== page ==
Nigeria: Senate in Heated Debate Over Livestock Control Bill

The Senate at plenary on Tuesday, had a heated debate on a Bill for an Act to provide for the National Livestock Bureau to ensure protection, control and management of livestock, traceability registration and cattle rustling in the country.

The Bill which scaled through second reading is sponsored by Senator Bima Muhammad Enagi (Niger South).

Leading the debate on its general principles, Enagi said the Bill seeks to ensure livestock health and disease management through disease surveillance, prevention and quick response to disease outbreaks.

According to him, the proposed legislation when passed into law will deter animal theft, especially as it affects the incessant cattle rustling crisis; and aid intelligence gathering by security agencies towards mitigating the incessant conflicts between herders and farmers.

He said, “The Bureau when created will facilitate and ensure the operationalization of a national system of livestock identification, registration and traceability through developing strategies, mechanisms and scheme for the implementation of the system and in particular, evolve a standard national uniform procedure. The National Data base would serve as a guide for policy formulation by Government. It would also ensure the regulation of participants in the livestock business.”

While five Senators from the North, including the President of the Senate, Dr, Ahmad Lawan, spoke in favour of the Bill, Southern Senators kept mum except the Senate spokesman, Senator Ajibola Bashiru who spoke against it.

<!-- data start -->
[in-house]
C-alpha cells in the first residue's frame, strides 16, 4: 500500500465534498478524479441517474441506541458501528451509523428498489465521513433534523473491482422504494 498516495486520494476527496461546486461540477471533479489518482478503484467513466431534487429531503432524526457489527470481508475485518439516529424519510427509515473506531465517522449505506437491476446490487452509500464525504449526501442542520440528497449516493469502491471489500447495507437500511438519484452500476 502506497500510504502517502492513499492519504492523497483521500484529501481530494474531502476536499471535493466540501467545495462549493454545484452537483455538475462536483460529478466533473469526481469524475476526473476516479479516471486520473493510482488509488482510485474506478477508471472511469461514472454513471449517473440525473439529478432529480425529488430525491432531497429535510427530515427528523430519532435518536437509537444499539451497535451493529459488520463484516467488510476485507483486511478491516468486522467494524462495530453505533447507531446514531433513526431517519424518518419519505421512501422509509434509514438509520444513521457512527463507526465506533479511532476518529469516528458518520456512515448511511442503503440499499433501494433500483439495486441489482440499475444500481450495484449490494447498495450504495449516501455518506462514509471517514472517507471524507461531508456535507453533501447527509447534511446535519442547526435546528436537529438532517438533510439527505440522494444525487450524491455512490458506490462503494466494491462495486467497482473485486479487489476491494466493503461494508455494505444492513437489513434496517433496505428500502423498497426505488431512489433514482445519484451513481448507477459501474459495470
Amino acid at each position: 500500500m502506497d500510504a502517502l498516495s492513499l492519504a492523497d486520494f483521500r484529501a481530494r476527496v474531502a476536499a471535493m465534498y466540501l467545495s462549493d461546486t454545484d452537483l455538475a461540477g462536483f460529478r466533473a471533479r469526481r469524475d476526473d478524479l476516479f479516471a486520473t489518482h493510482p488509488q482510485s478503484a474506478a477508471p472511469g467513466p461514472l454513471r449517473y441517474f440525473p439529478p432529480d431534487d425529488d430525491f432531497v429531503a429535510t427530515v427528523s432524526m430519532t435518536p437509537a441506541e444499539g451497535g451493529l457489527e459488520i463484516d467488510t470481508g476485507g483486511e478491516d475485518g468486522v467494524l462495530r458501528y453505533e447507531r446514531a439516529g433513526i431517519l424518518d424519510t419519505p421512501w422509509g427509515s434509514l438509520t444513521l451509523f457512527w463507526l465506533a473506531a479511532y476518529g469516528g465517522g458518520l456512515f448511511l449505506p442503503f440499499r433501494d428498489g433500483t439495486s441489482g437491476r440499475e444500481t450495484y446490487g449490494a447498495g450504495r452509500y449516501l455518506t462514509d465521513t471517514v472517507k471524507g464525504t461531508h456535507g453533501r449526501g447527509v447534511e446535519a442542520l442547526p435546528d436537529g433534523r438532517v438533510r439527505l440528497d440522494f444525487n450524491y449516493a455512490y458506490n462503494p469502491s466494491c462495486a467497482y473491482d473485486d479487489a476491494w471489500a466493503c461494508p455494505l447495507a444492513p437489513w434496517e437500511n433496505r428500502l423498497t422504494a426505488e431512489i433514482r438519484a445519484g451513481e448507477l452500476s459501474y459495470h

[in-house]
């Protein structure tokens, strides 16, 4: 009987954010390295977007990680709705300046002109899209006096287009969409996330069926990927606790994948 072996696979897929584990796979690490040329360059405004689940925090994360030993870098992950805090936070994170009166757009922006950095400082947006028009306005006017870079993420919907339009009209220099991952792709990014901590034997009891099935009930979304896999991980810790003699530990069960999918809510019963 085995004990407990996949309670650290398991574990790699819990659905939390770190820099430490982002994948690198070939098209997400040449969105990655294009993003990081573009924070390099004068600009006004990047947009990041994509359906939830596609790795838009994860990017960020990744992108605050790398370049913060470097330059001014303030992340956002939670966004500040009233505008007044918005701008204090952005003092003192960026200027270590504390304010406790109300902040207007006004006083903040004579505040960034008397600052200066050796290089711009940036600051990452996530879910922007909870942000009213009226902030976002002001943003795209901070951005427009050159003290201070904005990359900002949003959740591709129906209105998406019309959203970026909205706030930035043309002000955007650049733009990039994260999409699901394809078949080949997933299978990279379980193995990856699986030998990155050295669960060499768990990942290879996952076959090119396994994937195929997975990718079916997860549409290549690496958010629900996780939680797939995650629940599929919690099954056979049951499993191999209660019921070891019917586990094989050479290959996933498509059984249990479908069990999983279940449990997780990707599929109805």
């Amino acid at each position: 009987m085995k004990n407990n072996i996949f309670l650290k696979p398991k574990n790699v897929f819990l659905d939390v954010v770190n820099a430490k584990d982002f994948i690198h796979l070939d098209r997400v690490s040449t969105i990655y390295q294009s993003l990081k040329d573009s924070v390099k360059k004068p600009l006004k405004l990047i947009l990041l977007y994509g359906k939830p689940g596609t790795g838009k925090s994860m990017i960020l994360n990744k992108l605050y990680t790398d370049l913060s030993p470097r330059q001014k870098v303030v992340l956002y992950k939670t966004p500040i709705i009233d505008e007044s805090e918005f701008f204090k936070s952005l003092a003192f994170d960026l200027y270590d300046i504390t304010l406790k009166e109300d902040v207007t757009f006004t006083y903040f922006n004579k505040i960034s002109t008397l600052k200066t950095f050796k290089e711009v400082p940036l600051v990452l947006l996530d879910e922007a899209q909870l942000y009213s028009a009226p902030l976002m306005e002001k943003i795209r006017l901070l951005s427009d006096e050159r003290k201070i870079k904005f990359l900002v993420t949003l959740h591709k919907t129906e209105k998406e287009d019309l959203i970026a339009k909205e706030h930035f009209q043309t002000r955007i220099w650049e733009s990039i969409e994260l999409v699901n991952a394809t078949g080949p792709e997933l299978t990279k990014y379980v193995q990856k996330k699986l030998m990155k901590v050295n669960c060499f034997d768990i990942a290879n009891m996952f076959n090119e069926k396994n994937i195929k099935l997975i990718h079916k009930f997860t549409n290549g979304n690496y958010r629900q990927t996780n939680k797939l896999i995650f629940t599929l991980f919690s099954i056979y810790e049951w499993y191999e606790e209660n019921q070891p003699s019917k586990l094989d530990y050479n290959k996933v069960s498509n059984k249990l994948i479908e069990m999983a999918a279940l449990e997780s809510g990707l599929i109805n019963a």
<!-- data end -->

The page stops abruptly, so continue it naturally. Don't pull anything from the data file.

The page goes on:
Opposing the Bill, while relying on the provisions of the 1999 Constitution, as amended, Senator Bashiru, said no aspect of the Exclusive and Concurrent components of the Constitution gives the National Assembly the powers to legislate on Livestock.

He said such matters, according to the Constitution, should be handled by State Houses of Assembly.

According to him, proceeding with the consideration and passage of the Bill will be unconstitutional.

His position was opposed by a Senator from Kebbi State, Bala Ibn N’Allah, who contended that the National Assembly could legislate on the matter.

He insisted that it was the duty of the Federal Government to ensure food security in the country.

Na’Allah said: “I read in person the debate on the issue as to whether the senate has legal capacity to legislate on issue of agriculture last week. It is by providence that today the same issue is being raised, based on my limited understanding of the constitution, the sectorialzation of powers of National Assembly under what is called exclusive, the concurrent list, one if it was under a system of confederate nature , then you can religiously say that we don’t have the power, but because the system is federal in nature the constitution anticipates a situation might arise where the overriding National interest will be tabled for consideration and that’s why the constitution says if an issue is presented in the concurrent list, both the National and state assemblies have powers to make laws. And that where the laws made by the states becomes inconsistent with the one made by the federal then ours shall prevail so that the provision.